A clinical ANDES isolate was used to infect DC derived from primary PBMC. Maturation and pro-inflammatory phenotypes of ANDES-infected DC were assessed by studying the expression of receptors, cytokines and active gMMP-9, as well as some of their functional status. The ANDES-infected DC supernatants were assessed for their capacity to enhance a monolayer endothelial permeability using primary human vascular endothelial cells (HUVEC).

Results

Here, we show that in vitro primary DCs infected by a clinical isolate of ANDV shed virus RNA and proteins, suggesting a competent viral replication in these cells. Moreover, this infection induces an enhanced expression of soluble pro-inflammatory factors, including TNF-α and the active gMMP-9, as well as a decreased expression of anti-inflammatory cytokines, such as IL-10 and TGF-β. These viral activated cells are less sensitive to apoptosis. Moreover, supernatants from ANDV-infected DCs were able to indirectly enhance the permeability of a monolayer of primary HUVEC.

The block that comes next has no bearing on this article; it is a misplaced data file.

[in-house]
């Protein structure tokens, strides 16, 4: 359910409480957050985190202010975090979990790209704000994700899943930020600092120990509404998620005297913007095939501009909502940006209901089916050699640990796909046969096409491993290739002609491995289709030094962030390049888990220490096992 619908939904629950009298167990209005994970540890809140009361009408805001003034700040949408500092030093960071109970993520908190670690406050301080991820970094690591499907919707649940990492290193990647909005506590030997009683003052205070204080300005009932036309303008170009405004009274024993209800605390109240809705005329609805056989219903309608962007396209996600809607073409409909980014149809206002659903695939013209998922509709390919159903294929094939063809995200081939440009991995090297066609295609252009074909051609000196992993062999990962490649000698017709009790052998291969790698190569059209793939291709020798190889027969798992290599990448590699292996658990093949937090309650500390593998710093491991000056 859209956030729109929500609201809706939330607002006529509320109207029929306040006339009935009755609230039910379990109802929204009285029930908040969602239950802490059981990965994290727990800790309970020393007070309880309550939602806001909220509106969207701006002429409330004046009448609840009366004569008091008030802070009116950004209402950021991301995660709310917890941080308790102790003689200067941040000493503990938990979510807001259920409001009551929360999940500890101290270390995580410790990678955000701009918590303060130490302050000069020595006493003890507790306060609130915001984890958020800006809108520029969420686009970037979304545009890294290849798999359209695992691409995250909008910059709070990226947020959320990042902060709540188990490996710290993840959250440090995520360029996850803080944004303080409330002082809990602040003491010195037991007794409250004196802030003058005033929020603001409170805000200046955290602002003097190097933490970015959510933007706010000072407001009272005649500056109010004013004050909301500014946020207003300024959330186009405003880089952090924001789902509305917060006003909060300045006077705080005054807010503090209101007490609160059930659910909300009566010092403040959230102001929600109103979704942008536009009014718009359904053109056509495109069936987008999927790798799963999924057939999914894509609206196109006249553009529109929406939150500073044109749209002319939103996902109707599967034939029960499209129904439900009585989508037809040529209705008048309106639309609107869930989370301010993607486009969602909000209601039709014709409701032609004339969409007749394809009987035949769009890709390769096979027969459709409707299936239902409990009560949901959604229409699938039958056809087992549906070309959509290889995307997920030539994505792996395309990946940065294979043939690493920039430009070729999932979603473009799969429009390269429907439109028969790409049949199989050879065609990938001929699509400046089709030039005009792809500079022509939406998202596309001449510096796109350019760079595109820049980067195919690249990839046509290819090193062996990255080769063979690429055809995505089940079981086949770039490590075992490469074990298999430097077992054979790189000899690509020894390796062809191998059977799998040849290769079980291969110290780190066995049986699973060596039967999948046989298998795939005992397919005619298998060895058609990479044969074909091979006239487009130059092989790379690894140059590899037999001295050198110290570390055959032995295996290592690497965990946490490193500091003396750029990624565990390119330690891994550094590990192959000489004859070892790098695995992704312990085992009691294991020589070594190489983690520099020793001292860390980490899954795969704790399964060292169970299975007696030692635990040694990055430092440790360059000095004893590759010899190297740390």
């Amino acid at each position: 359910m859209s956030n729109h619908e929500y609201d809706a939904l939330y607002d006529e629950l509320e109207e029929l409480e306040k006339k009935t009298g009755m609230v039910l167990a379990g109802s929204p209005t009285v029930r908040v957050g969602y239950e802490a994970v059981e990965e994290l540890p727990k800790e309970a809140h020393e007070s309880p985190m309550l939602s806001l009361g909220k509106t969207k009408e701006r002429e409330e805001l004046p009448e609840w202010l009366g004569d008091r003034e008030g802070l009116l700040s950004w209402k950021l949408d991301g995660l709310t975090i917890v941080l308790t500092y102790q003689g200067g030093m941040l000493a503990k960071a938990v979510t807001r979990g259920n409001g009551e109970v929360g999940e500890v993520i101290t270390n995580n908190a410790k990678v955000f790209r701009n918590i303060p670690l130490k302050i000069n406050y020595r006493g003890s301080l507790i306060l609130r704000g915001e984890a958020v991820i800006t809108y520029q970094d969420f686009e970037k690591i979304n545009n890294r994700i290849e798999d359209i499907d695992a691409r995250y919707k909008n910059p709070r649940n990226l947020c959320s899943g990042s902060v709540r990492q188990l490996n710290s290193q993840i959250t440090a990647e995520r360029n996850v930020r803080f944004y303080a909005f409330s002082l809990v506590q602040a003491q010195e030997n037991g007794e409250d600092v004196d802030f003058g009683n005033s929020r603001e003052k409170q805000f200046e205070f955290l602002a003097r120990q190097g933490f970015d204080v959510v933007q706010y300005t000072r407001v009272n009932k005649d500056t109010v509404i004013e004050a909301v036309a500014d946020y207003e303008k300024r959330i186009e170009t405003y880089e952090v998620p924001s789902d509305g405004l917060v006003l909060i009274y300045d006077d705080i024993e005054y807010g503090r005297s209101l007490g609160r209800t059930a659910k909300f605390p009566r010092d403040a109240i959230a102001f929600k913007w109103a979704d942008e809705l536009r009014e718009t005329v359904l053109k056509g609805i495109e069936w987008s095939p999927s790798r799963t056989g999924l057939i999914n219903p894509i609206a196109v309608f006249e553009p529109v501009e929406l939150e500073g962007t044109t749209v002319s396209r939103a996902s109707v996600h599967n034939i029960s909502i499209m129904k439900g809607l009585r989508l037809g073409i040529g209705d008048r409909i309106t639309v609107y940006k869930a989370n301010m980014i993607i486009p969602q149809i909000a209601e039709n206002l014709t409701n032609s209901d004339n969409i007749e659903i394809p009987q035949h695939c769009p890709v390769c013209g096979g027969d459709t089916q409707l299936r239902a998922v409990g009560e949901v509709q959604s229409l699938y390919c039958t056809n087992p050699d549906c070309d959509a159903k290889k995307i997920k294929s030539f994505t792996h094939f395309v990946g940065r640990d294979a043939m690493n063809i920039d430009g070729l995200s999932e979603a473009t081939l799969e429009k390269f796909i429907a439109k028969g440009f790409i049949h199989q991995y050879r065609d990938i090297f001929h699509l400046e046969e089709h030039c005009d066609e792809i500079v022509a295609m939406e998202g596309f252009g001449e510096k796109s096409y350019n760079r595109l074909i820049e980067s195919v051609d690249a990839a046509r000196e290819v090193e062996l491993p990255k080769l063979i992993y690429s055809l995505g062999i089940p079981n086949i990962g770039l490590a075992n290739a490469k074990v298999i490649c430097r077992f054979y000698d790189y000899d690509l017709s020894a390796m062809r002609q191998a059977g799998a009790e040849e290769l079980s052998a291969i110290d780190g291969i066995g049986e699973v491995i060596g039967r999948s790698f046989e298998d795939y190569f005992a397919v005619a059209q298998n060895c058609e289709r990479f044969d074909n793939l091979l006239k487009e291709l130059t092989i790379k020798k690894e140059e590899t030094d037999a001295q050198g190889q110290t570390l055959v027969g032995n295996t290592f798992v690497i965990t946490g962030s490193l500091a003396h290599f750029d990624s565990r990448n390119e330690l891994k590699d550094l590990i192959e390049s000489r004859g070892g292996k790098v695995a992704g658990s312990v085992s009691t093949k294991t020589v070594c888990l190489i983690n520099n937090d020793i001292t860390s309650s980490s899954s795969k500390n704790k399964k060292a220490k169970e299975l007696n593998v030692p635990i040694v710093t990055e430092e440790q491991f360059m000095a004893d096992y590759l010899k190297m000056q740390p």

Conclusions

Primary human DCs, that are primarily targeted by hantaviruses can productively be infected by ANDV and subsequently induce direct effects favoring a proinflammatory phenotype of infected DCs. Finally, based on our observations, we hypothesize that soluble factors secreted in ANDV-infected DC supernatants, importantly contribute to the endothelial permeability enhancement that characterize the HCPS.

Background